American Philosophical Society
Member History

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2. Biological Sciences[X]
1Name:  Lord Robert McCredie May
 Institution:  Univerity of Oxford and The Royal Society
 Year Elected:  2001
 Class:  2. Biological Sciences
 Subdivision:  205. Microbiology
 Residency:  International
 Living? :   Deceased
 Birth Date:  1936
 Death Date:  April 28, 2020
Sir Robert May is President of the Royal Society and holds a Professorship jointly in the Department of Zoology, Oxford University and at Imperial College, London. For the five-year period ending in September of 2000, he was Chief Scientific Advisor to the UK Government and Head of its Office of Science and Technology. After earning a D.Phil. degree in Theoretical Physics from Sydney University, Sir Robert spent two years as the MacKay Lecturer in Applied Mathematics at Harvard. He then returned to Sydney University as Senior Lecturer in Theoretical Physics, where he would hold that institution's first Personal Chair. In 1973, Sir Robert joined the faculty of Princeton University as its Class of 1877 Professor of Zoology and, from 1977-88, he also served as Chair of the University Research Board. Returning to Britain as a Royal Society Research Professor, Sir Robert's current work deals with the factors influencing the diversity and abundance of plant and animal species, and with the rates, causes and consequences of extinction. His recent publications in this area include Large Scale Ecology and Conservation Biology (1994), Extinction Rates (1995) and Evolution of Biological Diversity (1999). Sir Robert's contributions to the field of ecological research have been recognized with the Crafoord Prize from the Royal Swedish Academy of Sciences and the 1998 Balzan Prize, among numerous other honors.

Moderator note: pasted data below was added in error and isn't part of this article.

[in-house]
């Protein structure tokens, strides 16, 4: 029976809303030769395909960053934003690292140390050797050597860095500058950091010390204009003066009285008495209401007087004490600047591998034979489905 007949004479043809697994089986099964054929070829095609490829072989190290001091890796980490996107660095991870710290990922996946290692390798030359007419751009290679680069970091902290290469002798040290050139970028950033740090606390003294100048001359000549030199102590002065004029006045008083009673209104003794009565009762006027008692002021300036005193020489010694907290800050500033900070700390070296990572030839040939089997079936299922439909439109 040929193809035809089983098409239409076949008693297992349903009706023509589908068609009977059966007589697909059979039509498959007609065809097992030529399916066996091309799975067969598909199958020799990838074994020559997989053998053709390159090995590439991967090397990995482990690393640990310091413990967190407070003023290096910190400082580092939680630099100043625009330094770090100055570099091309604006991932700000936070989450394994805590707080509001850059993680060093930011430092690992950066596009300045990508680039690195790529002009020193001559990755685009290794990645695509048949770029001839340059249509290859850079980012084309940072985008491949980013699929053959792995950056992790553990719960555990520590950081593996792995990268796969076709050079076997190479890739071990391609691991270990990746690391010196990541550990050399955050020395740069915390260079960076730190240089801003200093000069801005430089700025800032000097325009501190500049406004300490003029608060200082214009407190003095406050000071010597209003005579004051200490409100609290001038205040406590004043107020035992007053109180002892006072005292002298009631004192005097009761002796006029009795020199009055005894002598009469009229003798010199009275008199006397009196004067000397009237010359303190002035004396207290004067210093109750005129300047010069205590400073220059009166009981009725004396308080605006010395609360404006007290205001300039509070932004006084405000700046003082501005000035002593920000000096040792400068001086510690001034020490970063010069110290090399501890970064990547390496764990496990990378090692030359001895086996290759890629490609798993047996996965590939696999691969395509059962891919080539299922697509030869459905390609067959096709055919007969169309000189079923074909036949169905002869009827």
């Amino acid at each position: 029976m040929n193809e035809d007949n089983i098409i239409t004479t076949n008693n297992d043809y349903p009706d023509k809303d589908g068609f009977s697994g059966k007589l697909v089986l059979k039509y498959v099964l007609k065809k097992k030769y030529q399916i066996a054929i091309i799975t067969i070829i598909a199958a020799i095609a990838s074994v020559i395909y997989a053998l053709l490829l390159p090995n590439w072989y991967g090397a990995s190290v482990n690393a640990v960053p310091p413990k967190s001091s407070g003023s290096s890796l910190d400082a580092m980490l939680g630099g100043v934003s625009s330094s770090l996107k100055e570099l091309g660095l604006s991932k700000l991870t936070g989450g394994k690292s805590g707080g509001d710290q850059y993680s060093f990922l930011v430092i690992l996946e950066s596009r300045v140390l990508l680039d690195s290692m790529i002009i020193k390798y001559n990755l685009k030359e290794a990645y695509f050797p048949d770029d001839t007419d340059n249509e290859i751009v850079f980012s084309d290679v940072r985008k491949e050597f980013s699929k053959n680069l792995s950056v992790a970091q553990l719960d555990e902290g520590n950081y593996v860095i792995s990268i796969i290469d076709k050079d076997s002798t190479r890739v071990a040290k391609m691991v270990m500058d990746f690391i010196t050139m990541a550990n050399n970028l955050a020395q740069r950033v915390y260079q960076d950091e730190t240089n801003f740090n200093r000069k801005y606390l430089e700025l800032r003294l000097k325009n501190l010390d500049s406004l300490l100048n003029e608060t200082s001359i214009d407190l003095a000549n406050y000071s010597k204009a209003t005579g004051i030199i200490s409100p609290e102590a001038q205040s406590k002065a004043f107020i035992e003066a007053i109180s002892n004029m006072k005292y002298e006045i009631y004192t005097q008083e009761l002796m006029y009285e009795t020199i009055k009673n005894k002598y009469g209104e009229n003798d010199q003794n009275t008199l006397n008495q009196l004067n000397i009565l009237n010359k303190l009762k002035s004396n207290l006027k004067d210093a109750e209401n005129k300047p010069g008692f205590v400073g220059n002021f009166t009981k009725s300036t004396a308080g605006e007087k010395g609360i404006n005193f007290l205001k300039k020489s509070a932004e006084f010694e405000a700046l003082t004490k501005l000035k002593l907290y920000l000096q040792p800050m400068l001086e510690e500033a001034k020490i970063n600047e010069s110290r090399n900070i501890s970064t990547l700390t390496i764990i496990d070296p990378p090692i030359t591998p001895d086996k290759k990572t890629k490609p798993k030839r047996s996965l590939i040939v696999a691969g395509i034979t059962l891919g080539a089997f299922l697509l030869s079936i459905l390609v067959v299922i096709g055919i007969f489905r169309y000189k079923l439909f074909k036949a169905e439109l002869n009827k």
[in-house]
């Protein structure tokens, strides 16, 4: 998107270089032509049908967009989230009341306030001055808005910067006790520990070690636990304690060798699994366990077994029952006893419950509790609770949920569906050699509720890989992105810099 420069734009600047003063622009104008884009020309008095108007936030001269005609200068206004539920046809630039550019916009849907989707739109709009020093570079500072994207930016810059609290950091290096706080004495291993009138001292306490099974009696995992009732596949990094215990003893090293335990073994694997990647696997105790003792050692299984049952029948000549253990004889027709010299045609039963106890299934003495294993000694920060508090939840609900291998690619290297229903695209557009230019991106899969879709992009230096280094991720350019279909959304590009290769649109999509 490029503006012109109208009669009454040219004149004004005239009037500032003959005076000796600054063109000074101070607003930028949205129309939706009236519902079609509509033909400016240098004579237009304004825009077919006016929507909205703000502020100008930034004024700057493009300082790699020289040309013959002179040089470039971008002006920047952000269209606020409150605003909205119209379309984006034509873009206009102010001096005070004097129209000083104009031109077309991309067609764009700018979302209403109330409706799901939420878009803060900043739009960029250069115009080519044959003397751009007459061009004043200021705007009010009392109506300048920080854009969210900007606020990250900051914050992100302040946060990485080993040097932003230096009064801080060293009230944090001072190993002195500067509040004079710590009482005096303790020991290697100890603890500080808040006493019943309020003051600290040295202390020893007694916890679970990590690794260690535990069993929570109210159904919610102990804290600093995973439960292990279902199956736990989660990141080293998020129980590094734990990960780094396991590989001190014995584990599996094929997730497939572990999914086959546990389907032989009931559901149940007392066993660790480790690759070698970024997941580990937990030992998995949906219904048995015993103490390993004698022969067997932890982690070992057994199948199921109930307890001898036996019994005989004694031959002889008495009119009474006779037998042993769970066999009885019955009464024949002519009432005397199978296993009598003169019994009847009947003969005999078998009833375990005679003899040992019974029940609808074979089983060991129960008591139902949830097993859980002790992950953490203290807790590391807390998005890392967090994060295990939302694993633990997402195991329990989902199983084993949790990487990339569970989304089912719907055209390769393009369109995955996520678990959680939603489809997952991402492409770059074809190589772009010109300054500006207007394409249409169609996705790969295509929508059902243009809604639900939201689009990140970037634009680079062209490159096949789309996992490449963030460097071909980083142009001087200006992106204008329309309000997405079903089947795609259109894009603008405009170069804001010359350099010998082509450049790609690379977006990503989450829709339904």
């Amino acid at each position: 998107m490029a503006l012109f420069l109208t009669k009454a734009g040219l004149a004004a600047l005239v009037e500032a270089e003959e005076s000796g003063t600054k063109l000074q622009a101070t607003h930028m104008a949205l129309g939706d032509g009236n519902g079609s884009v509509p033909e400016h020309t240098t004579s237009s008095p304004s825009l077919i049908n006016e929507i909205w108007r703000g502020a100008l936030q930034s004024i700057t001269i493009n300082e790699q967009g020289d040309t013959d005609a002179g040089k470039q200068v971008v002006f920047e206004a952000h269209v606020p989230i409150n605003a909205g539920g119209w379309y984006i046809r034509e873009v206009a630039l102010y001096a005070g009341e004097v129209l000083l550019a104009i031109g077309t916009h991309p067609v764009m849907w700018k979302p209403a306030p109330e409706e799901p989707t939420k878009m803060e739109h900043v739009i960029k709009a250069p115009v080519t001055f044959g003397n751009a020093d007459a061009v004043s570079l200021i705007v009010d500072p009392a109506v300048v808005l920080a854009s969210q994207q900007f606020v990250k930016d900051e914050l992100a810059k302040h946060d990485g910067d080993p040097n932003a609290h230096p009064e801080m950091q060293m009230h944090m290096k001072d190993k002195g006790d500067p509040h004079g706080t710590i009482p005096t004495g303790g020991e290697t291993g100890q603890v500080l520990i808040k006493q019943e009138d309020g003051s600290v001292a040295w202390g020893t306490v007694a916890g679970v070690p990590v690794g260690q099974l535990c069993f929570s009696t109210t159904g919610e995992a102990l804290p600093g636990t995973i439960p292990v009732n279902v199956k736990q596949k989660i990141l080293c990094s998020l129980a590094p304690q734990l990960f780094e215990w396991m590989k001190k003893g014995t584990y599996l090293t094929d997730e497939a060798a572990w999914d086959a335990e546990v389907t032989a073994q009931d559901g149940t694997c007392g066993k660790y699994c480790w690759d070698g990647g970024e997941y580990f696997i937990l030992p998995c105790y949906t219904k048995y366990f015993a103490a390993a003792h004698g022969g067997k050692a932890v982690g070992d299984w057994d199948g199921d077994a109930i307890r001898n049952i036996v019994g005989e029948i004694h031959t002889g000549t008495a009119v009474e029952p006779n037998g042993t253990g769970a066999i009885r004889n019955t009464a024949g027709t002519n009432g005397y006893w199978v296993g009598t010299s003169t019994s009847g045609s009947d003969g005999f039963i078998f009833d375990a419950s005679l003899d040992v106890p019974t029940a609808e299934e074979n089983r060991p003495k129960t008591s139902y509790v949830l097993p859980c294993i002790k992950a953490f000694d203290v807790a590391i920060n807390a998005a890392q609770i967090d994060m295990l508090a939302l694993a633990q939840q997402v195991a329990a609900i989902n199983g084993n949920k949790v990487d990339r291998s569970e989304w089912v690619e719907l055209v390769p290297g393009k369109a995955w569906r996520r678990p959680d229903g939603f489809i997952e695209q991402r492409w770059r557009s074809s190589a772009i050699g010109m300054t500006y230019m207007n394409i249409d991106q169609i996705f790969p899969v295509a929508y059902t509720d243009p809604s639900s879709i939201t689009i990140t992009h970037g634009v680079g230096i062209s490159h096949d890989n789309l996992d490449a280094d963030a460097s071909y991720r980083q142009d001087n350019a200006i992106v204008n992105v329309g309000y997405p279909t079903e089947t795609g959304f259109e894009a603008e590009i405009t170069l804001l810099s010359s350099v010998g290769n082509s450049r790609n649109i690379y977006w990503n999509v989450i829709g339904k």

2Name:  Dr. Rolf M. Zinkernagel
 Institution:  Institute of Experimental Immunology, University of Zurich
 Year Elected:  2001
 Class:  2. Biological Sciences
 Subdivision:  209. Neurobiology
 Residency:  International
 Living? :   Living
 Birth Date:  1944
Rolf Zinkernagel received an M.D. in 1968 from the University of Basel and a Ph.D. in 1975 from the Australian National University. He was a professor in the Department of Pathology at the Scripps Clinic and Research Foundation (1976-79) and a professor at the University Hospital in Zurich (1979-88). He has been a full professor and director of the Institute of Experimental Immunology at the University of Zurich since 1992. Rolf Zinkernagel elucidated the biologic significance of the major histocompatibility complex (MHC) restricted adaptive immune response. This kind of response provides protection from a panoply of viruses, bacteria, fungi and protozoa that have no or low cytotoxicity and, coincidentally, is the fundamental barrier to in-species tissue and organ transplantation (e.g. human to human organ and bone marrow transplantation). Dr. Zinkernagel was awarded the Lasker Award in 1995. In 1996 he was awarded the Nobel Prize in Medicine "for discoveries concerning the specificity of the cell mediated immune defense." He was elected as an international fellow of the Royal Society and an international member of the American Philosophical Society in 2001.
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